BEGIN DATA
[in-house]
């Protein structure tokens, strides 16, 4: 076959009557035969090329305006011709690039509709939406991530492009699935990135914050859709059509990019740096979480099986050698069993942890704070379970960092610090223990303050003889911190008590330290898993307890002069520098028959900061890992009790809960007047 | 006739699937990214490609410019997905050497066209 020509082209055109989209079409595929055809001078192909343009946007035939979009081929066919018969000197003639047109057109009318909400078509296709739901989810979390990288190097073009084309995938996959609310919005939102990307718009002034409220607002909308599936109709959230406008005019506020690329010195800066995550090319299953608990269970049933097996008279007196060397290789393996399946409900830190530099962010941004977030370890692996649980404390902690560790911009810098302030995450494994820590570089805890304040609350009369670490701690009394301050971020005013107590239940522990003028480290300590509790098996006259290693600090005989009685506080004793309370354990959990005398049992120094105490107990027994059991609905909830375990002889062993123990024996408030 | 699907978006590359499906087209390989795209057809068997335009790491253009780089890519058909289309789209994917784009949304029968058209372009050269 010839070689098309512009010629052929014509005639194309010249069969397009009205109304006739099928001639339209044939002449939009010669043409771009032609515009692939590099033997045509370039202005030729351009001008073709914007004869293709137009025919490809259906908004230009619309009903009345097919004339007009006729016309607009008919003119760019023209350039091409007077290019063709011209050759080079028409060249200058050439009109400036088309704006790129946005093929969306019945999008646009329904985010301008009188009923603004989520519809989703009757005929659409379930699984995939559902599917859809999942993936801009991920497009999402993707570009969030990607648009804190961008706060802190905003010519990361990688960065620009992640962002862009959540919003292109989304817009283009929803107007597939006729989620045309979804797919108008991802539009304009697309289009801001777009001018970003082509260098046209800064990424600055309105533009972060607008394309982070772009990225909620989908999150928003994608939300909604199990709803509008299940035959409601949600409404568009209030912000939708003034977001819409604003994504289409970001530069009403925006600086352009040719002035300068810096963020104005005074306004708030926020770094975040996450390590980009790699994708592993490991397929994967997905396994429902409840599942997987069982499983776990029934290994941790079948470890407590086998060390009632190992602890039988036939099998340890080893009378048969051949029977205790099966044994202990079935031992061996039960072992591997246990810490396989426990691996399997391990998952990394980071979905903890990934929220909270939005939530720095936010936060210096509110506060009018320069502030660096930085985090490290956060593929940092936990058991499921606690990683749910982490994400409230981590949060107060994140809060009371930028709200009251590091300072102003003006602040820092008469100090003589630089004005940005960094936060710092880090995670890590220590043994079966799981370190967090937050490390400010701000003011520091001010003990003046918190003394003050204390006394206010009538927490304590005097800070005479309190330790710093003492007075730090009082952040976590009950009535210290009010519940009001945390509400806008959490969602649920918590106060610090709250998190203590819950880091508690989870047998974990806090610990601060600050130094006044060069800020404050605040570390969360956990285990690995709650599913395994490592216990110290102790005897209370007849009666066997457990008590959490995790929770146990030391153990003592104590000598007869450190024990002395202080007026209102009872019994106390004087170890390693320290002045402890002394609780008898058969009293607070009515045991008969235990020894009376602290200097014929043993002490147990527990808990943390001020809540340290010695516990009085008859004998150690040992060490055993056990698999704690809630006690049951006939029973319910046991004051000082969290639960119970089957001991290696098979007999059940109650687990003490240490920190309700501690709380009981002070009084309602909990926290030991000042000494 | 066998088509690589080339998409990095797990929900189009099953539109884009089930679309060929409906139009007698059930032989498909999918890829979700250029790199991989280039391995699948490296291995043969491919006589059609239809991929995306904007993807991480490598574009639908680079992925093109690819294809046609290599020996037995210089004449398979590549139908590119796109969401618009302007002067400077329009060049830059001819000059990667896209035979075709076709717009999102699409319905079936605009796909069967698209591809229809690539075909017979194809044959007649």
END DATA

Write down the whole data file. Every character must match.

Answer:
[in-house]
């Protein structure tokens, strides 16, 4: 076959009557035969090329305006011709690039509709939406991530492009699935990135914050859709059509990019740096979480099986050698069993942890704070379970960092610090223990303050003889911190008590330290898993307890002069520098028959900061890992009790809960007047 | 006739699937990214490609410019997905050497066209 020509082209055109989209079409595929055809001078192909343009946007035939979009081929066919018969000197003639047109057109009318909400078509296709739901989810979390990288190097073009084309995938996959609310919005939102990307718009002034409220607002909308599936109709959230406008005019506020690329010195800066995550090319299953608990269970049933097996008279007196060397290789393996399946409900830190530099962010941004977030370890692996649980404390902690560790911009810098302030995450494994820590570089805890304040609350009369670490701690009394301050971020005013107590239940522990003028480290300590509790098996006259290693600090005989009685506080004793309370354990959990005398049992120094105490107990027994059991609905909830375990002889062993123990024996408030 | 699907978006590359499906087209390989795209057809068997335009790491253009780089890519058909289309789209994917784009949304029968058209372009050269 010839070689098309512009010629052929014509005639194309010249069969397009009205109304006739099928001639339209044939002449939009010669043409771009032609515009692939590099033997045509370039202005030729351009001008073709914007004869293709137009025919490809259906908004230009619309009903009345097919004339007009006729016309607009008919003119760019023209350039091409007077290019063709011209050759080079028409060249200058050439009109400036088309704006790129946005093929969306019945999008646009329904985010301008009188009923603004989520519809989703009757005929659409379930699984995939559902599917859809999942993936801009991920497009999402993707570009969030990607648009804190961008706060802190905003010519990361990688960065620009992640962002862009959540919003292109989304817009283009929803107007597939006729989620045309979804797919108008991802539009304009697309289009801001777009001018970003082509260098046209800064990424600055309105533009972060607008394309982070772009990225909620989908999150928003994608939300909604199990709803509008299940035959409601949600409404568009209030912000939708003034977001819409604003994504289409970001530069009403925006600086352009040719002035300068810096963020104005005074306004708030926020770094975040996450390590980009790699994708592993490991397929994967997905396994429902409840599942997987069982499983776990029934290994941790079948470890407590086998060390009632190992602890039988036939099998340890080893009378048969051949029977205790099966044994202990079935031992061996039960072992591997246990810490396989426990691996399997391990998952990394980071979905903890990934929220909270939005939530720095936010936060210096509110506060009018320069502030660096930085985090490290956060593929940092936990058991499921606690990683749910982490994400409230981590949060107060994140809060009371930028709200009251590091300072102003003006602040820092008469100090003589630089004005940005960094936060710092880090995670890590220590043994079966799981370190967090937050490390400010701000003011520091001010003990003046918190003394003050204390006394206010009538927490304590005097800070005479309190330790710093003492007075730090009082952040976590009950009535210290009010519940009001945390509400806008959490969602649920918590106060610090709250998190203590819950880091508690989870047998974990806090610990601060600050130094006044060069800020404050605040570390969360956990285990690995709650599913395994490592216990110290102790005897209370007849009666066997457990008590959490995790929770146990030391153990003592104590000598007869450190024990002395202080007026209102009872019994106390004087170890390693320290002045402890002394609780008898058969009293607070009515045991008969235990020894009376602290200097014929043993002490147990527990808990943390001020809540340290010695516990009085008859004998150690040992060490055993056990698999704690809630006690049951006939029973319910046991004051000082969290639960119970089957001991290696098979007999059940109650687990003490240490920190309700501690709380009981002070009084309602909990926290030991000042000494 | 066998088509690589080339998409990095797990929900189009099953539109884009089930679309060929409906139009007698059930032989498909999918890829979700250029790199991989280039391995699948490296291995043969491919006589059609239809991929995306904007993807991480490598574009639908680079992925093109690819294809046609290599020996037995210089004449398979590549139908590119796109969401618009302007002067400077329009060049830059001819000059990667896209035979075709076709717009999102699409319905079936605009796909069967698209591809229809690539075909017979194809044959007649």